Fry on Jobs

I instapapered1 this incredible piece on Steve Jobs by Stephen Fry a few weeks back. But I’ve been postponing to read it until this morning.

Henry Ford didn’t invent the motor car, Rockefeller didn’t discover how to crack crude oil into petrol, Disney didn’t invent animation, the Macdonald brothers didn’t invent the hamburger, Martin Luther King didn’t invent oratory, neither Jane Austen, Tolstoy nor Flaubert invented the novel and D. W. Griffith, the Warner Brothers, Irving Thalberg and Steven Spielberg didn’t invent film-making. Steve Jobs didn’t invent computers and he didn’t invent packet switching or the mouse. But he saw that there were no limits to the power that creative combinations of technology and design could accomplish.

He ends with an interesting anecdote about Jobs’ time at NeXT.


Android Smartphone Users are App Aware

From ABI Research’s “Mobile Applications Market Data”:

​In Q2 2011, Android overtook iOS to become the market share leader in mobile application downloads. The market shares of Android and iOS were 44% and 31%, respectively.

Apple announced at its iPhone 4S event that it had reached its 18th billion download, meaning that Android has about 25 billion downloaded apps. update: These percentages probably refer to this year’s market share, not the overall download number.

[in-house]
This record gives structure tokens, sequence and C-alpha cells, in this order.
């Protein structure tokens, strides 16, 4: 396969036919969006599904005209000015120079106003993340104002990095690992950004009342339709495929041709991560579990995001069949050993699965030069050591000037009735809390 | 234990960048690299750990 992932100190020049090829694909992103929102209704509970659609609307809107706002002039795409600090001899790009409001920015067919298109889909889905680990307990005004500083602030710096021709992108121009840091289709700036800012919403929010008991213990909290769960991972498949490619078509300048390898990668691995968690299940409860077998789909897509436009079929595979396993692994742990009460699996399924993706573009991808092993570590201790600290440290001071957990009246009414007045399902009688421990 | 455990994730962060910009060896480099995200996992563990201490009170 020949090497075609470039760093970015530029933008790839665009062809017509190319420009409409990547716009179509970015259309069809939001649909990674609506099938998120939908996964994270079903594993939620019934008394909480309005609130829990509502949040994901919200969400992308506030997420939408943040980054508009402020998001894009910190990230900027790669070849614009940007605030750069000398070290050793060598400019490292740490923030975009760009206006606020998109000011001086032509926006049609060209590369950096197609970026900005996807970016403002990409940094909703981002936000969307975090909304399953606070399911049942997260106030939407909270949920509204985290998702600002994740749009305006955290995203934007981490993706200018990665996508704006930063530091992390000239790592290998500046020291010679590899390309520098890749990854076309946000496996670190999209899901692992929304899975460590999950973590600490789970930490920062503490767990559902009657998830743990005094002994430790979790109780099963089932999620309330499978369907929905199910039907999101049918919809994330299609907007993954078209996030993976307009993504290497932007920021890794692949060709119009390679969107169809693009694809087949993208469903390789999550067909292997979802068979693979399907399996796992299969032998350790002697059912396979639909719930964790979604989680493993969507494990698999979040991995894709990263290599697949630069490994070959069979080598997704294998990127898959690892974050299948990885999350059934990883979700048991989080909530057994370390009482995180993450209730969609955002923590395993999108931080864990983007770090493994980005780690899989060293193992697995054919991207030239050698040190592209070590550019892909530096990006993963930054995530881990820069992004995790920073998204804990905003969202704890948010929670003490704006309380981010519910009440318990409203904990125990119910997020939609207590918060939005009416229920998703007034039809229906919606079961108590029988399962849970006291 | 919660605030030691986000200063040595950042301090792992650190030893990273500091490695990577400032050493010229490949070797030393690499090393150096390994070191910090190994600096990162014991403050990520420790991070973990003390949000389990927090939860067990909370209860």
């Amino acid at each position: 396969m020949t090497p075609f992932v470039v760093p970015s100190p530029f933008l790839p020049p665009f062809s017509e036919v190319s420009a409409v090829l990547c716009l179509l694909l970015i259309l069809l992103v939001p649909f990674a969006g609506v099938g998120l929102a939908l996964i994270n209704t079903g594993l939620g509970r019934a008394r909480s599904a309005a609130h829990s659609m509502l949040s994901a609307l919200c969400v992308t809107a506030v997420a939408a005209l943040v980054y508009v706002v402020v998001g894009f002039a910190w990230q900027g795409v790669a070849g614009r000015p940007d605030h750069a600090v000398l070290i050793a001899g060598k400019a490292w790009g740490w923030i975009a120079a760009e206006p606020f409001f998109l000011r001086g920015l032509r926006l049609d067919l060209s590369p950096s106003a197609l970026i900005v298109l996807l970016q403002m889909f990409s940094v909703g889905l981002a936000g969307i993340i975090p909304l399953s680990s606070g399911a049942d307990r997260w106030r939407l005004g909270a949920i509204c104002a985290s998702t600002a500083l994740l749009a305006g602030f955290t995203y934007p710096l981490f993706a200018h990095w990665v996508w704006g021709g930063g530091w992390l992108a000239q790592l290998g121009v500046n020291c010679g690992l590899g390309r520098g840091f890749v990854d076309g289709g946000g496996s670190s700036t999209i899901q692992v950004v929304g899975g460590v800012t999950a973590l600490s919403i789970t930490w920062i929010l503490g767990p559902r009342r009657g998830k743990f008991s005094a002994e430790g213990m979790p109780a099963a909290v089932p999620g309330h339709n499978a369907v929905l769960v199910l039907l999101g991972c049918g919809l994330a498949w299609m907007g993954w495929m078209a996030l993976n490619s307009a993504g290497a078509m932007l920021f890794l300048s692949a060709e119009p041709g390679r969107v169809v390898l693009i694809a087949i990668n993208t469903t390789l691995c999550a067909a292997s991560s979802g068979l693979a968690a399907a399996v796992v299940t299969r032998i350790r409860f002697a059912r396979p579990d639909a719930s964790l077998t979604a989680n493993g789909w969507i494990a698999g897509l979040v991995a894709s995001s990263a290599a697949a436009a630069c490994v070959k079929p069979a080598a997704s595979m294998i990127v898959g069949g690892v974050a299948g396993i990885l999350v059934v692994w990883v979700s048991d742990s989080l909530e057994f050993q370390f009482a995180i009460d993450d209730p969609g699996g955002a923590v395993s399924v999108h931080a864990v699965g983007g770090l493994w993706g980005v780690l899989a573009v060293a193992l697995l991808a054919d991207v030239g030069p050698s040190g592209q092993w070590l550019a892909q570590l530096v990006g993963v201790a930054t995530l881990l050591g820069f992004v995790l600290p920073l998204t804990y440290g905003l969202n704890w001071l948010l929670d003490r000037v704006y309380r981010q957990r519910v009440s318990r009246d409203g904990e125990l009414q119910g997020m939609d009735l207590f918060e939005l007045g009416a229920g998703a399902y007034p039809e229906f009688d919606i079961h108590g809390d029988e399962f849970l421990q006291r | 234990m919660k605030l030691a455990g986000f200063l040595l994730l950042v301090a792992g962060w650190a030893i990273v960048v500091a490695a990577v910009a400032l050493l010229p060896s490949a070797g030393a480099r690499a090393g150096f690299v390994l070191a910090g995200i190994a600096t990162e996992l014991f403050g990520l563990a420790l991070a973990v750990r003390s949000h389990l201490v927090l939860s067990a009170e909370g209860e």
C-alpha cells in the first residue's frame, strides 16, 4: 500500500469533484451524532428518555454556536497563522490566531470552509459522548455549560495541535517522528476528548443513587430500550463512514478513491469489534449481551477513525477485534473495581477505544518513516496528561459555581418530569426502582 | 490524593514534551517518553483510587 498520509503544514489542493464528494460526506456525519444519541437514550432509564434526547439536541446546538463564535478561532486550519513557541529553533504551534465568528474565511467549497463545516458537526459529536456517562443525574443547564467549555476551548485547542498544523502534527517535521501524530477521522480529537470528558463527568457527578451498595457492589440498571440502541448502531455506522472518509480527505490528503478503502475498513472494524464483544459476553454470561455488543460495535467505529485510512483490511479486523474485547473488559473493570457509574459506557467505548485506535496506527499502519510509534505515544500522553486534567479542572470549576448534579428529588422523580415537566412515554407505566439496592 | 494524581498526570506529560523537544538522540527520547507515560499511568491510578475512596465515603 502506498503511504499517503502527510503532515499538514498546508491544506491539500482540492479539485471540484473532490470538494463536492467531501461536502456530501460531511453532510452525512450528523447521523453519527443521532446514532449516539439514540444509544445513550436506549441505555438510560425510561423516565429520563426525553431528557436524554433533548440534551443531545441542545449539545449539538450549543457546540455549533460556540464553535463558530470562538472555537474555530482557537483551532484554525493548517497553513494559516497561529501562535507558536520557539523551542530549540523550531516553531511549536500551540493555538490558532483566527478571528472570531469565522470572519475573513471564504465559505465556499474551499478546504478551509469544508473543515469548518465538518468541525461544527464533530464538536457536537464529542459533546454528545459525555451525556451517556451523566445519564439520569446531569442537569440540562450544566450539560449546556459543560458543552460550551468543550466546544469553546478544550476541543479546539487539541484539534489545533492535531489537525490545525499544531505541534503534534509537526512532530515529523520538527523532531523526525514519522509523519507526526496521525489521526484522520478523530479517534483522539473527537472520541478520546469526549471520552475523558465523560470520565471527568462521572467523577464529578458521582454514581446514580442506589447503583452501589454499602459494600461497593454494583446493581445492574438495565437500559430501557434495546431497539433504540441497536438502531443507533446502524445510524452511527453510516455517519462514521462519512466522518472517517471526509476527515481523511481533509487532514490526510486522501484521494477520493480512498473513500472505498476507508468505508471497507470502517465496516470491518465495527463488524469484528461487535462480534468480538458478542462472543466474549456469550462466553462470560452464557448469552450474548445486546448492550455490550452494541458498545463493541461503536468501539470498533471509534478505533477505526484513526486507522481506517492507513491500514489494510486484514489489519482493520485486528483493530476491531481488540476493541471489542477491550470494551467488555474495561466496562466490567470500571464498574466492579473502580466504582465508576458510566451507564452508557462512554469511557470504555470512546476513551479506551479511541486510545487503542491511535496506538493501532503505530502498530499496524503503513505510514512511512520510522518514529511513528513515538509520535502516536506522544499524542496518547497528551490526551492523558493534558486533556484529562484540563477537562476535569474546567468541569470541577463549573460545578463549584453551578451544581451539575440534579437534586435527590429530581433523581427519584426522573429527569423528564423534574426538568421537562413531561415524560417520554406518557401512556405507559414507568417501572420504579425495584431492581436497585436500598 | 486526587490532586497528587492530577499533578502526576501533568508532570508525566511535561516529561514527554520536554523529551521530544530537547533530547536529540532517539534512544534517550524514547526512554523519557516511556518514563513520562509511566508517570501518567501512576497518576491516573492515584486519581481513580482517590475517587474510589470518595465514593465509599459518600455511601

“Despite leading in total mobile application downloads, Android’s app downloads per user still lag behind Apple’s by 2-to-1,” adds Dan Shey, practice director, mobile services.

Given both these numbers, this means that the claim that “Most Android users are upgrading their dumb phone to a smartphone without really dipping into the whole mobile app thing.” doesn’t seem to hold.

update: The massive download numbers for Android that ABI reports seems to be contradicted by the more recent numbers by Piper Jaffray. This analysis brings the download total for Android to 6,750 million, compared to 18,566 million for iOS.

What’s Up With That?

After much unwarranted indignation about the iPhone 4S release, pundits and techies were looking forward to the introduction of the Galaxy Nexus running Android 4.0, Ice Cream Sandwich.

The introduction came and went, and before long, the first reviews started pouring in. Let’s dissect one from and see if it really blows iPhone 4S out of the water, as per general expectation.

The physical design of the phone is remarkably similar to its predecessor, the Nexus S — especially from the front. In fact, if it weren’t for the size of the handset and a slightly redesigned backplate, you’d be hard pressed to tell them apart at all.

What, no complete redesign? Disappointing! You could almost say the Galaxy Nexus is nothing more than a blown-up Nexus S, in terms of external design. Sounds familiar in more than one way.

The [..] backplate feels good in the hand. It’s textured with a diagonal checkerboard pattern that offers up some grip and is easily peeled back to reveal the (user-replacable) battery and the SIM card slot. It’s a small detail, perhaps, but we were quite pleased to see that you can insert and remove a SIM card without having to take the battery out.